The woman stared across the aisle. “Can I get a picture of your jacket?” she inquired. “I’m flying out to a new business meeting and asked the Universe for a sign. The words on the jacket are it.”
“VENI, VIDI, VICI” read the script in hot pink—Latin for “I came, I saw, I conquered.”
And so, at Fort Lauderdale-Hollywood International Airport Gate 5, original art on a black leather jacket, in pops of fuchsia, periwinkle and white, became a focus of attention as people gathered and read the jacket’s missives, which included “I kiss, I explore, I discover,” and “Not all who wander are lost.”
A product of artist Heps Fury, each blazer, purse, shoe, guitar, grand piano and vintage Jaguar (privately owned and residing in Wynwood) is colorfully personalized to the client who owns it. Jackets are custom-made with leather paint and metallic paint markers and finished with a resin coat for longevity; some include braiding, buttons and embroidery.
Embellishments are only limited to the client’s imagination. The Venezuela-born artist believes it’s all about staying true to oneself: Authenticity, glamour and individuality are de rigueur. Pops of color are a must. “There is no higher joy than color,” says the 40-year-old artist.
As a teen, Heps was down with fashion, color and texture, and graffitied denim jackets using fabric paint and paint markers. The trend took off with friends, but his goal was to breakdance professionally, for which he adopted the name Heps, an acronym for “Helping Every Person See.” Helping them see what, exactly? “Color,” replies the artist emphatically. “Color is my main motivator in life; I surround myself with color. It makes me feel powerful and it awakens the soul. One of my quotes is ‘My blood is hot pink,’ because the color hits me with energy, as does fluorescent yellow. With those two, I am on fire.” He adds, “I consider myself a color activist. We’re in a minimalist era where everyone wants white, which is so empty to me, whereas color is connected to chakras and it’s a connecting force.”
At age 23, Heps co-created the Street Breaks show at Universal Studios Orlando, followed by eight years at Disney World as a stuntman in the Indiana Jones show. Fast-forward to 2009 and the tireless artist created Salvador Live to combine fine art with breakdancing. “It’s about musicality in every performance and within every visual you see,” explains Heps, “The discipline began with Denny Dent, who was the first artist to perform speed painting live in the 1960s. He opened the door. I bring a whole different edge with dancing, action, acrobatic and stunt skills.”
The original show combines live painting with music, costuming, character work and dancers. Captivating and action-packed, it caught the eye of Hard Rock Live, which hired him to open for ZZ Top, Ringo Starr, Earth, Wind & Fire and the Jimi Hendrix Tribute Tour, with rock stars commissioning portraits. Heps has since taken Salvador Live to the NBA, international companies, cruise lines and hotels.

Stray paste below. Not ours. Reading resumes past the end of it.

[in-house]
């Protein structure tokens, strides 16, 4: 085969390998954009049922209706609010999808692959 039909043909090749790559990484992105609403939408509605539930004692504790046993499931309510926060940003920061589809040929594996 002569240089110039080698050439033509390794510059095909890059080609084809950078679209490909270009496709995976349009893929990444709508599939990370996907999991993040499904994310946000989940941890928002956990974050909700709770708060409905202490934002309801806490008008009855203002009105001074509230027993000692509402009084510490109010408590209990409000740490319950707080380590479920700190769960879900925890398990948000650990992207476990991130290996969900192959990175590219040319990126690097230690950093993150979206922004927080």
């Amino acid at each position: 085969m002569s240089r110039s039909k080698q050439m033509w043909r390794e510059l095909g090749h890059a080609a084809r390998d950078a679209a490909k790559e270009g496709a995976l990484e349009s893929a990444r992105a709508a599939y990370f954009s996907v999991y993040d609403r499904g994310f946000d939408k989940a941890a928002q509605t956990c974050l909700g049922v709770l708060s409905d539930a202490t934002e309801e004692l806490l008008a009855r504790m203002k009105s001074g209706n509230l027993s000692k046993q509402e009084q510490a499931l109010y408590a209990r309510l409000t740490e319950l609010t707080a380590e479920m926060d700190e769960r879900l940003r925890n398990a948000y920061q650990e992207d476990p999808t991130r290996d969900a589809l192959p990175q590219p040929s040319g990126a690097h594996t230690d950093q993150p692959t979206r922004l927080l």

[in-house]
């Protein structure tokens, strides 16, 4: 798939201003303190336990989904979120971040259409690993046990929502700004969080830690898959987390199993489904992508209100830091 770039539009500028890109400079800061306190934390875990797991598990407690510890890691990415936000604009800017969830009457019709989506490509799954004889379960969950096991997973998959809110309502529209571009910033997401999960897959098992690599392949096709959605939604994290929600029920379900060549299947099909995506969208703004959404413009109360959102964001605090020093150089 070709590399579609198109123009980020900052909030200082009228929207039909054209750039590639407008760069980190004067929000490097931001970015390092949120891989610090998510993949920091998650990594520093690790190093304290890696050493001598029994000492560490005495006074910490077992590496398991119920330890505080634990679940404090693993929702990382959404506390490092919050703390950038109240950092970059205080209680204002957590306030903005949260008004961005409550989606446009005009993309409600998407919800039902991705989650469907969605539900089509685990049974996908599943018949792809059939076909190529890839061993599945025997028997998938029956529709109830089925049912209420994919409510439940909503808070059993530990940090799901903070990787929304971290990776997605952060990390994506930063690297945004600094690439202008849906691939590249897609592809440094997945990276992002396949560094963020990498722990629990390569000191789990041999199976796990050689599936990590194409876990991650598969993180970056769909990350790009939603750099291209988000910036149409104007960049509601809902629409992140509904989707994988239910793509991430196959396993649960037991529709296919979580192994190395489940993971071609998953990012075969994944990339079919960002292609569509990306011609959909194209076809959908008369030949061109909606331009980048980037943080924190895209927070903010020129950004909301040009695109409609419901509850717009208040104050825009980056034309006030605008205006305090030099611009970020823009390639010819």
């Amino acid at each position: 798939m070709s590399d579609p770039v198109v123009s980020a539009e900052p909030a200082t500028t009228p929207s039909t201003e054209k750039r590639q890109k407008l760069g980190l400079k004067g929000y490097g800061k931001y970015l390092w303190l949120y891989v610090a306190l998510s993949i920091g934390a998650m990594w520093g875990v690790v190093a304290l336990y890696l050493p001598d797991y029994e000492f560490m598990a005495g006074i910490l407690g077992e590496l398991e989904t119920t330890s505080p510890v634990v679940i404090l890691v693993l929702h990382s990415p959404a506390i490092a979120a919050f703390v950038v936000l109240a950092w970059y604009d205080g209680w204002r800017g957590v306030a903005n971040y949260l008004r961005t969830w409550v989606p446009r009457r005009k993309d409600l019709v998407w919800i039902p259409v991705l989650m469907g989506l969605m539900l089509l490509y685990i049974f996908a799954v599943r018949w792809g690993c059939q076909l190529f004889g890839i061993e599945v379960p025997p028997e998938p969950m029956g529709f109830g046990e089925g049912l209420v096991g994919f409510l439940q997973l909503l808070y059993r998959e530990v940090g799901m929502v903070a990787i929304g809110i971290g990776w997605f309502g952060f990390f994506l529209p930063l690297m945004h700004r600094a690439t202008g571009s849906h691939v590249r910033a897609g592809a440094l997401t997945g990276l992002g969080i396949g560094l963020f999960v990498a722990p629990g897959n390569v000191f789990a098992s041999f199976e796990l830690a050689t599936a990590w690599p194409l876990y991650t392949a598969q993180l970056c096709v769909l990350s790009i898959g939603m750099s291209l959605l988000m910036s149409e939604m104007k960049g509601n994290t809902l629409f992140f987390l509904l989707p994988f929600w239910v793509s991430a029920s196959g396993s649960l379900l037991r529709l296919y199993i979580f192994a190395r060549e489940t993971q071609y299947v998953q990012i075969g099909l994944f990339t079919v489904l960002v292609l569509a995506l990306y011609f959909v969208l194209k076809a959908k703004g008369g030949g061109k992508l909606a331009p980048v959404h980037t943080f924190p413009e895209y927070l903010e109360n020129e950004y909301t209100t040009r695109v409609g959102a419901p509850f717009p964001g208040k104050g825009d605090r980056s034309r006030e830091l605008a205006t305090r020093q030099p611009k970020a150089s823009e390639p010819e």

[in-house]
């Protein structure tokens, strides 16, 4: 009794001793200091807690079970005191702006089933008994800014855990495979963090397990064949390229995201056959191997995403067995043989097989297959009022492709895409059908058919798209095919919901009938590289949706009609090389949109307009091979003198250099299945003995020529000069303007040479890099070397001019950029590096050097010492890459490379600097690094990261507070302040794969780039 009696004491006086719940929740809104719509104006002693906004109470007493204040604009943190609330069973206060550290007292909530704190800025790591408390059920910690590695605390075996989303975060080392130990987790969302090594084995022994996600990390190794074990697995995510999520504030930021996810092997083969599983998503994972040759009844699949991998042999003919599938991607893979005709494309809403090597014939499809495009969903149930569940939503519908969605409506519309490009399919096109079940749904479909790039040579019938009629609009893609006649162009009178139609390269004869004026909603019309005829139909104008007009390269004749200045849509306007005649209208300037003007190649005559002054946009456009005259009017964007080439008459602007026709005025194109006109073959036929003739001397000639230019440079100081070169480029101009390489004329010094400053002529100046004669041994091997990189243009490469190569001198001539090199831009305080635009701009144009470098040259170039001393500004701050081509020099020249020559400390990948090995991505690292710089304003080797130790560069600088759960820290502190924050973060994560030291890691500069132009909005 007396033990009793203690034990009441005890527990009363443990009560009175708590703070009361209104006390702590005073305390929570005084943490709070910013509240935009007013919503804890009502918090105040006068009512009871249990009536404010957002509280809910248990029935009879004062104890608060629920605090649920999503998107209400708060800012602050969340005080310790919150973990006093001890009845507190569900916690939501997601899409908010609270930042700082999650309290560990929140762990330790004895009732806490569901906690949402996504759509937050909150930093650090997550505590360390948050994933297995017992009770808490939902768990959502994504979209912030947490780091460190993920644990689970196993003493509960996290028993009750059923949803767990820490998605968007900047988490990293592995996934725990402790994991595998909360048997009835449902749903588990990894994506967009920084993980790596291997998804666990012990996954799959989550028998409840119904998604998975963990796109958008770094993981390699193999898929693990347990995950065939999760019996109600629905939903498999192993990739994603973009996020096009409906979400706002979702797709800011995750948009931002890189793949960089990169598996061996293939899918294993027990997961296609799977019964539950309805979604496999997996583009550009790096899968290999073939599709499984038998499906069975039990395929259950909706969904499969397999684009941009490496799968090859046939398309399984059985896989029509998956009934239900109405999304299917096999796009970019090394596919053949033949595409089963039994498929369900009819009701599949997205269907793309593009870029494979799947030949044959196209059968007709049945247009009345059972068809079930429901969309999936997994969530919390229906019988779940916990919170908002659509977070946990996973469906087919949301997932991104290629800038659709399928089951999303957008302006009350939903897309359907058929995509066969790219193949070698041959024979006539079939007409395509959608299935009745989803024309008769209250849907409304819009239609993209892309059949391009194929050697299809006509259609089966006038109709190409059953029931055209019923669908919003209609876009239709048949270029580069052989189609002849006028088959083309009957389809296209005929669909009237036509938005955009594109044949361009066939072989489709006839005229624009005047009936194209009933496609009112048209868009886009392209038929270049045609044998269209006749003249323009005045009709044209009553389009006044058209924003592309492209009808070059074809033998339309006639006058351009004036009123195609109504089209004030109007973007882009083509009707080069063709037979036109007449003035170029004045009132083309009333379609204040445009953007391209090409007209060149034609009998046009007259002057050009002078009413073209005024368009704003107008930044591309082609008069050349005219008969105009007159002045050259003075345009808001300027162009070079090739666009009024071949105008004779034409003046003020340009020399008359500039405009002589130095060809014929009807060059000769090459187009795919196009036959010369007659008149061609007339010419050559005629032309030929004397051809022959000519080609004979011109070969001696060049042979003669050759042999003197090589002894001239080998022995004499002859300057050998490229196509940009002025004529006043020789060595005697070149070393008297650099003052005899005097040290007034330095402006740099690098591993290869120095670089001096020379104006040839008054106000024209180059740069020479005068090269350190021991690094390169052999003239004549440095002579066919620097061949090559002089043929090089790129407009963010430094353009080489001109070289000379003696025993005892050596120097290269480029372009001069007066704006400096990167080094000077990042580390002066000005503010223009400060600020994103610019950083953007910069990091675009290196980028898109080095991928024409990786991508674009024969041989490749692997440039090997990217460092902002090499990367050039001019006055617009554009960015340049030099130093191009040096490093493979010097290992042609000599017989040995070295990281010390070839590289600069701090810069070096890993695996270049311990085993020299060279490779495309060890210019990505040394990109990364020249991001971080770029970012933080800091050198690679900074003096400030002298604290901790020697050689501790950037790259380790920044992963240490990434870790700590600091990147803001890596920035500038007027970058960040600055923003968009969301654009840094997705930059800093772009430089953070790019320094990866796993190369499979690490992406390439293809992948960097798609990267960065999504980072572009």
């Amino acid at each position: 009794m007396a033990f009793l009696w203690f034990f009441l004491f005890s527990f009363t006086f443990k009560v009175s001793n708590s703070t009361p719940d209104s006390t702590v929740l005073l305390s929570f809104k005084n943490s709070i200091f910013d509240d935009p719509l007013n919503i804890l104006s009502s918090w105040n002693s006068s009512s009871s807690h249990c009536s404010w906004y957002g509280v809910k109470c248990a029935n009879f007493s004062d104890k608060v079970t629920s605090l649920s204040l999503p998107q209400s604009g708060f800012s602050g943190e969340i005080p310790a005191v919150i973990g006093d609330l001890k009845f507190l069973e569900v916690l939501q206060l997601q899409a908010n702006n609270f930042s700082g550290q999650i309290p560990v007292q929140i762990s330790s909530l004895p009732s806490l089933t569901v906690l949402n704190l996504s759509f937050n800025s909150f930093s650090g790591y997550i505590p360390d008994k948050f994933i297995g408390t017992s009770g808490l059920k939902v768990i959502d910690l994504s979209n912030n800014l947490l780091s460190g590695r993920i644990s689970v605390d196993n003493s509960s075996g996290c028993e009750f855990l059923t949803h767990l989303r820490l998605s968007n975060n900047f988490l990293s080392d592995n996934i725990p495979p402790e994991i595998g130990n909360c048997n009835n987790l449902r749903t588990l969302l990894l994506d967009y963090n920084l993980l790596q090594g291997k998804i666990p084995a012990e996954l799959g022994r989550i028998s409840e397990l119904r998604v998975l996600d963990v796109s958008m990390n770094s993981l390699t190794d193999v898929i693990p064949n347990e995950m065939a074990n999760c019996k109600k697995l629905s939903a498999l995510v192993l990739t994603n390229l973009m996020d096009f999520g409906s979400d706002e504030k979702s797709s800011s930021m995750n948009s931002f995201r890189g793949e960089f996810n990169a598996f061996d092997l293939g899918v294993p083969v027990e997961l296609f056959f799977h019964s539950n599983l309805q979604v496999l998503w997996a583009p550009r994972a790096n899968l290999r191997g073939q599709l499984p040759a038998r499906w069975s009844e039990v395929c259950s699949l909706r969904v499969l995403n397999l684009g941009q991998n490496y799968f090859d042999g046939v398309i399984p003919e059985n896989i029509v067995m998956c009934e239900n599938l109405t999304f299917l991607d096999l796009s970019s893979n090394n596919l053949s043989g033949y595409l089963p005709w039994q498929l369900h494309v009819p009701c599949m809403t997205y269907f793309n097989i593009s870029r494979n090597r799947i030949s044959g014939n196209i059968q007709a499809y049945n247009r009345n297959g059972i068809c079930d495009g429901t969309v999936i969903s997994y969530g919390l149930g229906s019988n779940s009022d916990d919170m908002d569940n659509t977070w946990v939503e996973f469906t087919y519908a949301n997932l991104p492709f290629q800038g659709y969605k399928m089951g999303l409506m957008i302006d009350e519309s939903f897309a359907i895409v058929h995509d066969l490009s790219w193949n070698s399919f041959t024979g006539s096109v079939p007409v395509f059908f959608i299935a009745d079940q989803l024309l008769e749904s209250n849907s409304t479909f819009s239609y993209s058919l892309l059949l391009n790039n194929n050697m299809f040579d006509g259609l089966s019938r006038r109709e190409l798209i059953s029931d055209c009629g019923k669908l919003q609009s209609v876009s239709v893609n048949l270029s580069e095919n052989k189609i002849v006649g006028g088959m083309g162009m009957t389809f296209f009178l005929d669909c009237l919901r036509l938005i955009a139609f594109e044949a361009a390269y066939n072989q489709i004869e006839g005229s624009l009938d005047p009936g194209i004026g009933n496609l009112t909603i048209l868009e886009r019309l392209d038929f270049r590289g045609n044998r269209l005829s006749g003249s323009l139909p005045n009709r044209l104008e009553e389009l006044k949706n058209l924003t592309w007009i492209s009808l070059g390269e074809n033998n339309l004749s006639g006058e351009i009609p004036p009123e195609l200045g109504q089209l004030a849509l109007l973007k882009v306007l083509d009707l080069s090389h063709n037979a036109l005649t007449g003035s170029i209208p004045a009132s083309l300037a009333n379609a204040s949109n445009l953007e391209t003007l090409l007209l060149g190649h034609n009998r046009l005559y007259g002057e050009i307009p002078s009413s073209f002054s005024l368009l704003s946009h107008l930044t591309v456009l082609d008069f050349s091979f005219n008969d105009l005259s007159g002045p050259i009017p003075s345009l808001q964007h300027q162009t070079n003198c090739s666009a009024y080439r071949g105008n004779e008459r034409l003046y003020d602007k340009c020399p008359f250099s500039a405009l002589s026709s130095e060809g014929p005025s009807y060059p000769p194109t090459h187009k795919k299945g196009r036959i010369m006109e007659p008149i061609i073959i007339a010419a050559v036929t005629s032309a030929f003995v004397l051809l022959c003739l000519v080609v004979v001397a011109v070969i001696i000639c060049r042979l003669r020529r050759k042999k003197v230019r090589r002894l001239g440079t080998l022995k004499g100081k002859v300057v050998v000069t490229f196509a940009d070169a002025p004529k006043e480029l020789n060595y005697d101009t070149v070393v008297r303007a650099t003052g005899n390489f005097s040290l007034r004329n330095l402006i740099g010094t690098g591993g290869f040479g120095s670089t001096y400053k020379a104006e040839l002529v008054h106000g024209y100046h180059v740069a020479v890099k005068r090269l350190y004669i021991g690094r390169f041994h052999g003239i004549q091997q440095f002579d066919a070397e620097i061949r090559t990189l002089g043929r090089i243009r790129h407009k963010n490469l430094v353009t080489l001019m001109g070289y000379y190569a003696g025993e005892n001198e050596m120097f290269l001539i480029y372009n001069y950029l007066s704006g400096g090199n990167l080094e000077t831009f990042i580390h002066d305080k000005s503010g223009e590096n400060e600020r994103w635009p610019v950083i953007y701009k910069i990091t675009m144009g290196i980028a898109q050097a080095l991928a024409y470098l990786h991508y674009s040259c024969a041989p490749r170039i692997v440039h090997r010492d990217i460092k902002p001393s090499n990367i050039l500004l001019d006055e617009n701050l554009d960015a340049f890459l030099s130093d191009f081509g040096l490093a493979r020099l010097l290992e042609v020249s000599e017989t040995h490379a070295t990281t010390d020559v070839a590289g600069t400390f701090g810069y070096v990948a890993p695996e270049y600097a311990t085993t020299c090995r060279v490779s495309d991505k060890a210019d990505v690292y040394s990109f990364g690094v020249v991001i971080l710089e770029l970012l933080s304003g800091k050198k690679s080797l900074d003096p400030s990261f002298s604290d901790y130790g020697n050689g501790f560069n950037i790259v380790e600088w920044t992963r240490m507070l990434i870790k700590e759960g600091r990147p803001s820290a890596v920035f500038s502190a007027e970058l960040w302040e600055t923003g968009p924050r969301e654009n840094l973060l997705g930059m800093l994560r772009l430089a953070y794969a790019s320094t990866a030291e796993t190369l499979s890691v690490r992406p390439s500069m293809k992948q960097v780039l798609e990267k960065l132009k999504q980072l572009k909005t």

Many of the same subjects in Heps’ performance art are reflected in his fine art, which he paints under his given name, Juan Salvador Llobet. Three-foot-by-three-foot wood-on-resin portraits of Marilyn Monroe, Jimi Hendrix and Salvador Dalí are commissioned by clients around the world, along with abstracts and personal pop art portraits. Some clients want the fine art pieces transferred to a leather jacket to have Dalí walking city streets. “My Salvador Dalí influence goes back to when I was a child, completely immersed in in my poet father’s encyclopedia,” explains Heps. “I was a loner and spent hours in the book’s art section to learn about the Masters—Salvador Dalí, Pablo Picasso, Claude Monet—to discover their styles, their histories, techniques, what they painted…and from there I was enamored,” he says.
As a child, Heps became an “expert mixer” and created charts that mapped every color combination. “I became a scientist of color and layers,” he says. His fine-art paintings come to life with 10 or more layers of base coats, acrylic and oil paint processes, metallic leafing and resin that create eye-catching pieces. Riotous, colorful layers are woven through the artist’s home studio. Paintings, sculptures, mannequins, musical instruments and a “funky buddha of happiness” collectively provide inspiration for the wearable art that graced the runways of this year’s Miami Fashion Week and are popping up on South Florida’s funkier fashionistas. “I like meeting with people and designing their personal piece of wearable art that’s a reflection of their personalities, hobbies, loves and aspirations,” says Heps. “I like to transform spaces and people through art. Why not traverse the globe wearing something that speaks to who you are?”
For more, visit salvadorlivepaintshow.com.